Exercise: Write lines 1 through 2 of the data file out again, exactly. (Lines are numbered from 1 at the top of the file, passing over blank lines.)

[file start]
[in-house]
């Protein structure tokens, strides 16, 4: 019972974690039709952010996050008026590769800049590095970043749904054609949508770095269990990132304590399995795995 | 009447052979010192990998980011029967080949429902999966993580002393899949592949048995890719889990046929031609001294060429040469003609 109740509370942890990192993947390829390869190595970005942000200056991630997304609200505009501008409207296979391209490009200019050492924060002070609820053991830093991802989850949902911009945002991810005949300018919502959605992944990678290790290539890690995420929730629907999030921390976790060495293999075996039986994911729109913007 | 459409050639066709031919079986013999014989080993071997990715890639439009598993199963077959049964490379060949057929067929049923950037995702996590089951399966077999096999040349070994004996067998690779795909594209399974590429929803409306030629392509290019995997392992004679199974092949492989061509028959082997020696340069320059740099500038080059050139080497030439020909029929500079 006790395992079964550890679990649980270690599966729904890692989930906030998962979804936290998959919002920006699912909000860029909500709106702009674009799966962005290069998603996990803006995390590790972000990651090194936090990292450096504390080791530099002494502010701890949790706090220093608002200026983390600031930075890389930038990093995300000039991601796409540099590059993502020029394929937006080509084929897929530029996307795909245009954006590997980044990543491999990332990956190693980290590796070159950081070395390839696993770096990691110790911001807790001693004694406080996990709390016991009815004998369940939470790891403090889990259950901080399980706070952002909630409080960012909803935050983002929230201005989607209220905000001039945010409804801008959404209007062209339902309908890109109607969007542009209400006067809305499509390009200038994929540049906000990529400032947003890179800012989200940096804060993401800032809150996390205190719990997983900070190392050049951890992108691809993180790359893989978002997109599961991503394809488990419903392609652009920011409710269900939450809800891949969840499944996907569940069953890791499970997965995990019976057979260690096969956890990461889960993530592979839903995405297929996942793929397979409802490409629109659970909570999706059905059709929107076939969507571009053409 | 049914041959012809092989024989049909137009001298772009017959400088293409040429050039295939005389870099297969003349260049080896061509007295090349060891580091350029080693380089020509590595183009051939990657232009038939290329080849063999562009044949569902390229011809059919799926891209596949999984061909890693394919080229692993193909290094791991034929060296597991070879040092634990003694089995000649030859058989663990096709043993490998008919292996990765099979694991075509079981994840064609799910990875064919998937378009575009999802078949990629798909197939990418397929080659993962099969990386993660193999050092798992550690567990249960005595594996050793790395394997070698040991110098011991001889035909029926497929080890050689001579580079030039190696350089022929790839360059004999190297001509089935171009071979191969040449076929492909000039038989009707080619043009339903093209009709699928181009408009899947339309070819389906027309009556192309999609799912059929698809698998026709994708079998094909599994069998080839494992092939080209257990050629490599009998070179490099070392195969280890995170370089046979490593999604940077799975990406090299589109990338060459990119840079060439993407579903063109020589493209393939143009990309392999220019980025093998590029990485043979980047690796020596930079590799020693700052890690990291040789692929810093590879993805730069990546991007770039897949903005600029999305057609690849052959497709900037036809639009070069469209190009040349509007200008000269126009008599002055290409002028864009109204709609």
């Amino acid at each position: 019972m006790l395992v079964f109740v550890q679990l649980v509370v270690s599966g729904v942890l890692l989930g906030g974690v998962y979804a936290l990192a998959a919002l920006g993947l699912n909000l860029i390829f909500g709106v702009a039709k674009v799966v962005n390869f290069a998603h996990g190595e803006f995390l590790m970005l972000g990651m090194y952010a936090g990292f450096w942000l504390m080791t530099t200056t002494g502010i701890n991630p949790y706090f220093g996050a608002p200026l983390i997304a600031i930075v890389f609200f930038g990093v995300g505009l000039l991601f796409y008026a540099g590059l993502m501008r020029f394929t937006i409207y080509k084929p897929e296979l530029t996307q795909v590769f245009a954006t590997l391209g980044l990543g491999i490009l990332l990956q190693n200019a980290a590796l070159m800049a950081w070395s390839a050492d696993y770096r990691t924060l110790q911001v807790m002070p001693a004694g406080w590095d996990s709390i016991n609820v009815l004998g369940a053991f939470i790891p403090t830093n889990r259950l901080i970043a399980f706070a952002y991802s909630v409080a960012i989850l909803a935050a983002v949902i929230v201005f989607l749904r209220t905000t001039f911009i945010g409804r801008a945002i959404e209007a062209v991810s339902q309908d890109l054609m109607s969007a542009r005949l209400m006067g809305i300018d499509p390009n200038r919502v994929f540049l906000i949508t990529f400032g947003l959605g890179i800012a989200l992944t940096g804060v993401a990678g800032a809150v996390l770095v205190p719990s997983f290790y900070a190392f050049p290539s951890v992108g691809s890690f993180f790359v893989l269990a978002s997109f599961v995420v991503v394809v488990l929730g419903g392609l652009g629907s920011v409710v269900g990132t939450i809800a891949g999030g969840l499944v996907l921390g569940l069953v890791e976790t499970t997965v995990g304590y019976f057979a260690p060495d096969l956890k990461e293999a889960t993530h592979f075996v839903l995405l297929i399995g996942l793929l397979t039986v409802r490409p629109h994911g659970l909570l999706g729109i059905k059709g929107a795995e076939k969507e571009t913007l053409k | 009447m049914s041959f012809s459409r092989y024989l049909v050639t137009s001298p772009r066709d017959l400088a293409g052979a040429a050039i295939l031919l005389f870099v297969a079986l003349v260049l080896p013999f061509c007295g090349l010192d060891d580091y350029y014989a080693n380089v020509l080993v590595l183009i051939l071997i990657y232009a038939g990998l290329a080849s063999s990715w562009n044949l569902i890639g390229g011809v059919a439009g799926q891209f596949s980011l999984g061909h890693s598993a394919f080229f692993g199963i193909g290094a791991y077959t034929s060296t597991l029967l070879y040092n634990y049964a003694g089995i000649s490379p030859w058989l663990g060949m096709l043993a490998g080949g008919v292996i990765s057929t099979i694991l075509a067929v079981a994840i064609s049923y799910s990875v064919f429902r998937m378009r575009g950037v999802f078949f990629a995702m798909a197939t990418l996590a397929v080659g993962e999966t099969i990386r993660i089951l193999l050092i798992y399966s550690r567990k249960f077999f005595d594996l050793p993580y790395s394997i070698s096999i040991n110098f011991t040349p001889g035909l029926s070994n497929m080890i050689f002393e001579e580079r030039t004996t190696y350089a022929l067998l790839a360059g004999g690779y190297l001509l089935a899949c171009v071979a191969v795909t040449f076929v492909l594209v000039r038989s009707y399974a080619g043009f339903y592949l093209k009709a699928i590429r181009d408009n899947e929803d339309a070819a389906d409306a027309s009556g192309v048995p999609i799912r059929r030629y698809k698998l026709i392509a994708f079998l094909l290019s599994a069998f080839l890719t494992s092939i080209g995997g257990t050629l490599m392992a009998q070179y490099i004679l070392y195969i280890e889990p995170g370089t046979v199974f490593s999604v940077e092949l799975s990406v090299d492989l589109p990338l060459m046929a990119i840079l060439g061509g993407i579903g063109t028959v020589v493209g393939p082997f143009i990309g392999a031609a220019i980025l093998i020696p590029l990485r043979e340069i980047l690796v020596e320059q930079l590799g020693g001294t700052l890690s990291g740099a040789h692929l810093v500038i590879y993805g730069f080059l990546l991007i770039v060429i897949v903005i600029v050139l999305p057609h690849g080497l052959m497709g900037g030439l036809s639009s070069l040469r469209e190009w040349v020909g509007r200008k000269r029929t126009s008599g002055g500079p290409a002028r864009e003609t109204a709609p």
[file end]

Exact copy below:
[in-house]
């Protein structure tokens, strides 16, 4: 019972974690039709952010996050008026590769800049590095970043749904054609949508770095269990990132304590399995795995 | 009447052979010192990998980011029967080949429902999966993580002393899949592949048995890719889990046929031609001294060429040469003609 109740509370942890990192993947390829390869190595970005942000200056991630997304609200505009501008409207296979391209490009200019050492924060002070609820053991830093991802989850949902911009945002991810005949300018919502959605992944990678290790290539890690995420929730629907999030921390976790060495293999075996039986994911729109913007 | 459409050639066709031919079986013999014989080993071997990715890639439009598993199963077959049964490379060949057929067929049923950037995702996590089951399966077999096999040349070994004996067998690779795909594209399974590429929803409306030629392509290019995997392992004679199974092949492989061509028959082997020696340069320059740099500038080059050139080497030439020909029929500079 006790395992079964550890679990649980270690599966729904890692989930906030998962979804936290998959919002920006699912909000860029909500709106702009674009799966962005290069998603996990803006995390590790972000990651090194936090990292450096504390080791530099002494502010701890949790706090220093608002200026983390600031930075890389930038990093995300000039991601796409540099590059993502020029394929937006080509084929897929530029996307795909245009954006590997980044990543491999990332990956190693980290590796070159950081070395390839696993770096990691110790911001807790001693004694406080996990709390016991009815004998369940939470790891403090889990259950901080399980706070952002909630409080960012909803935050983002929230201005989607209220905000001039945010409804801008959404209007062209339902309908890109109607969007542009209400006067809305499509390009200038994929540049906000990529400032947003890179800012989200940096804060993401800032809150996390205190719990997983900070190392050049951890992108691809993180790359893989978002997109599961991503394809488990419903392609652009920011409710269900939450809800891949969840499944996907569940069953890791499970997965995990019976057979260690096969956890990461889960993530592979839903995405297929996942793929397979409802490409629109659970909570999706059905059709929107076939969507571009053409 | 049914041959012809092989024989049909137009001298772009017959400088293409040429050039295939005389870099297969003349260049080896061509007295090349060891580091350029080693380089020509590595183009051939990657232009038939290329080849063999562009044949569902390229011809059919799926891209596949999984061909890693394919080229692993193909290094791991034929060296597991070879040092634990003694089995000649030859058989663990096709043993490998008919292996990765099979694991075509079981994840064609799910990875064919998937378009575009999802078949990629798909197939990418397929080659993962099969990386993660193999050092798992550690567990249960005595594996050793790395394997070698040991110098011991001889035909029926497929080890050689001579580079030039190696350089022929790839360059004999190297001509089935171009071979191969040449076929492909000039038989009707080619043009339903093209009709699928181009408009899947339309070819389906027309009556192309999609799912059929698809698998026709994708079998094909599994069998080839494992092939080209257990050629490599009998070179490099070392195969280890995170370089046979490593999604940077799975990406090299589109990338060459990119840079060439993407579903063109020589493209393939143009990309392999220019980025093998590029990485043979980047690796020596930079590799020693700052890690990291040789692929810093590879993805730069990546991007770039897949903005600029999305057609690849052959497709900037036809639009070069469209190009040349509007200008000269126009008599002055290409002028864009109204709609």